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AIDS @40: The White House laughs as gays try to save themselves

Over a third of them have died. It’s known as “gay plague.” (Laughter.) No, it is. I mean it’s a pretty serious thing […]

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President Ronald Reagan speaking to the American Foundation for AIDS Research May 31, 1987. Five years previously Reagan's White House Deputy Press Secretary Larry Speakes led reporters in a round of laughter over people infected with HIV/AIDS on Oct. 15, 1982 (Photo Credit: YouTube Screen shot via Reagan Library)

By Karen Ocamb | LOS ANGELES – Like so many others in California, lesbian feminist Ivy Bottini had high expectations for the federal government to finally intervene in the growing AIDS crisis after the first congressional committee hearing on the mysterious new disease, chaired by Rep. Henry Waxman, (D-CA) on April 13, 1982.

There was very little press coverage of the hearing — held at the Los Angeles Gay Community Services Center on Highland Avenue in Hollywood. But years later, Dr. Anthony Fauci of the National Institutes of Health recalled a quote reported by the Washington Blade

“I want to be especially blunt about the political aspects of Kaposi’s sarcoma (KS),” Waxman said. “This horrible disease afflicts members of one of the nation’s most stigmatized and discriminated-against minorities….There is no doubt in my mind that if the same disease had appeared among Americans of Norwegian descent, or among tennis players, rather than among gay males, the responses of the government and the medical community would have been different.”

The gay San Francisco newspaper The Sentinel published a very short brief on April 16 entitled “House Holds Cancer Hearings” about “the gay cancer.” The paper quoted an unnamed subcommittee staffer saying the CDC, “which is coordinating research on the baffling outbreak, ‘should not have to nickel and dime’ for funds.” The brief appeared next to a column written by gay nurse Bobbi Campbell, who wrote about going to The Shanti Project to get emotional support for his KS.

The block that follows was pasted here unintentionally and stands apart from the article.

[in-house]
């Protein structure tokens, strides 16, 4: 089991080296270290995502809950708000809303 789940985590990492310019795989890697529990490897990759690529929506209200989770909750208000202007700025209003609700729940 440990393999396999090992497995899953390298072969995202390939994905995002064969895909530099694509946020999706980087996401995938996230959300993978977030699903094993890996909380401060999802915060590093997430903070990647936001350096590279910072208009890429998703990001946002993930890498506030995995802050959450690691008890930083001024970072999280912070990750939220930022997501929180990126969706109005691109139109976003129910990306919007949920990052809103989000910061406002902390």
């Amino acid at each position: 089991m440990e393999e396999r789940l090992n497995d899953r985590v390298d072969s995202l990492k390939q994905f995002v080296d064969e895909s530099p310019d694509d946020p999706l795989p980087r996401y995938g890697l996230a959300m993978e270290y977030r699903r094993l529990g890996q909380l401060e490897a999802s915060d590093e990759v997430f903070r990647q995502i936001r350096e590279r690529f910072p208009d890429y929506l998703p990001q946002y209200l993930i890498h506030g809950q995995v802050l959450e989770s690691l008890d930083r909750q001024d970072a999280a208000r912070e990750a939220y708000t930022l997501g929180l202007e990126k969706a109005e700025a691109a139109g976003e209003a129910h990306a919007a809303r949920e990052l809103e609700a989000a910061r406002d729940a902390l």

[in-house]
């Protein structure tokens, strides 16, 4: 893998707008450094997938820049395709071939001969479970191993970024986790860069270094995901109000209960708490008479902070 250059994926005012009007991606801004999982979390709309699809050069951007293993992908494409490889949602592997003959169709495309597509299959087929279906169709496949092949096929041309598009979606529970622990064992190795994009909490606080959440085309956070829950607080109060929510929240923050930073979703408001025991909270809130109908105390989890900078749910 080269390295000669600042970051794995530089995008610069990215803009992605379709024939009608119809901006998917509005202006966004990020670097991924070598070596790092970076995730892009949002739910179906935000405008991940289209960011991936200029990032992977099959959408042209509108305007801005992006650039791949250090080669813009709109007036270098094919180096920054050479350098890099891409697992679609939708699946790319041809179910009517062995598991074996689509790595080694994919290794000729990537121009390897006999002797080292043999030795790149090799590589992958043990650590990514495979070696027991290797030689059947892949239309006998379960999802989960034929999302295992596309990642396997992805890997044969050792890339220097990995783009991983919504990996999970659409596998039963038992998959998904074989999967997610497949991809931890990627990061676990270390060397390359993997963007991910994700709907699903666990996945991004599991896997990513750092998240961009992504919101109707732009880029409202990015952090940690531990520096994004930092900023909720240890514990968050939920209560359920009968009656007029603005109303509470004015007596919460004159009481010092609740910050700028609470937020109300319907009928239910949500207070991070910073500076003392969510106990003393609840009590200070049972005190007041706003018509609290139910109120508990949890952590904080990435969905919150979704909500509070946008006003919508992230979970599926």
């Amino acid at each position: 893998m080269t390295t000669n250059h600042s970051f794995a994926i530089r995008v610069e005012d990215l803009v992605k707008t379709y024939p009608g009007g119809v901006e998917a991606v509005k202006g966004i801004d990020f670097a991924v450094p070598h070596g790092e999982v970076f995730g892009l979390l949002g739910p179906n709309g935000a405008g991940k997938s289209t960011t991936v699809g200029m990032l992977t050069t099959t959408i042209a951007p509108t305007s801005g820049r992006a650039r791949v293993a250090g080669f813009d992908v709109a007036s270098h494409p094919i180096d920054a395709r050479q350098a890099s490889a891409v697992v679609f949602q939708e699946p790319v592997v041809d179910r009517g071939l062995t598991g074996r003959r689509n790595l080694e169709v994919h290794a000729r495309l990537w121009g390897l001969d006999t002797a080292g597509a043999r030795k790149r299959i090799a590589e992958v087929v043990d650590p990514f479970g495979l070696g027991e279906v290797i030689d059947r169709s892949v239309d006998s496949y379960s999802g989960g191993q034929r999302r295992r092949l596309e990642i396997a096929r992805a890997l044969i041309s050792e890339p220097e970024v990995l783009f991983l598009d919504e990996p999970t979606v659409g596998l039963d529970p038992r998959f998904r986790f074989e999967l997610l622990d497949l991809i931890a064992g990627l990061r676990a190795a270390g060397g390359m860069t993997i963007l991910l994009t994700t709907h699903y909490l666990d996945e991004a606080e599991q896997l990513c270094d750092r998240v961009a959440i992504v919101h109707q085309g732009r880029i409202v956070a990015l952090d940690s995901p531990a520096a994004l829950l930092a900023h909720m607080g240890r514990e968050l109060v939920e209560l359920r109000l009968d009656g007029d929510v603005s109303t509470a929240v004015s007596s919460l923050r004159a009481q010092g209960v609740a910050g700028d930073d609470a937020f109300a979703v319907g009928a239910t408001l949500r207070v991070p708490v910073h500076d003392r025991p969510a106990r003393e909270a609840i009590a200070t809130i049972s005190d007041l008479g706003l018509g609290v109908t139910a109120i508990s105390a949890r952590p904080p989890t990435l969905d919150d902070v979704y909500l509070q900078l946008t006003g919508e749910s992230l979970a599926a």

Bottini’s take-away from the Waxman hearing was that no one really knew how AIDS was transmitted. She was upset. Her friend Ken Schnorr had died just before the hearing and Bottini had to explain to Ken’s distraught mother that he had not been abused at the hospital — the purple bruises on his body were KS lesions.

After weeks of governmental inaction, Bottini called Dr. Joel Weisman, Schnorr’s gay doctor, to update the community at a town hall in Fiesta Hall in West Hollywood’s Plummer Park. Weisman had sent gay patients to Dr. Michael Gottlieb and was one of the co-authors on the first CDC public report about AIDS on June 5, 1981.  

Bottini later recalled how gay men often thanked her for saving their lives at that packed town hall. Bottini subsequently founded AIDS Network LA, to serve as a clearing house for collecting and disseminating information. But not everyone bought the science-based premise that AIDS was transmitted through bodily fluids — including Bottini’s friend Morris Kight, prompting a deep three-year rift.

Nonetheless, groups offering gay men advice on how to have safe sex started emerging, as did peer groups forming for emotional, spiritual and healthcare support. The Bay Area Physicians for Human Rights, Houston’s Citizens for Human Equality and the new Gay Men’s Health Crisis in New York City published pamphlets and newsletters

Panic and denial were wafting in tandem through gay Los Angeles, too. In Oct. 1982, friends Nancy Cole Sawaya (an ally), Matt Redman, Ervin Munro, and Max Drew convened an emergency informational meeting at the Los Angeles Gay Community Services Center on Gay Related Immunodeficiency Disease (GRID, soon to be called AIDS) delivered by a representative from San Francisco’s Kaposi’s Sarcoma Foundation.  

“My friends and I were in New York in 1981, hearing stories among friends coming down with this mysterious disease. We realized that back home in L.A. there was no hotline, no medical care, and no one to turn to for emotional support,” Redman told The Advocate’s Chris Bull on July 17, 2001 for a story on the 20th anniversary of AIDS. “For some reason I wasn’t really scared. It was so early on that no one could predict what would happen.”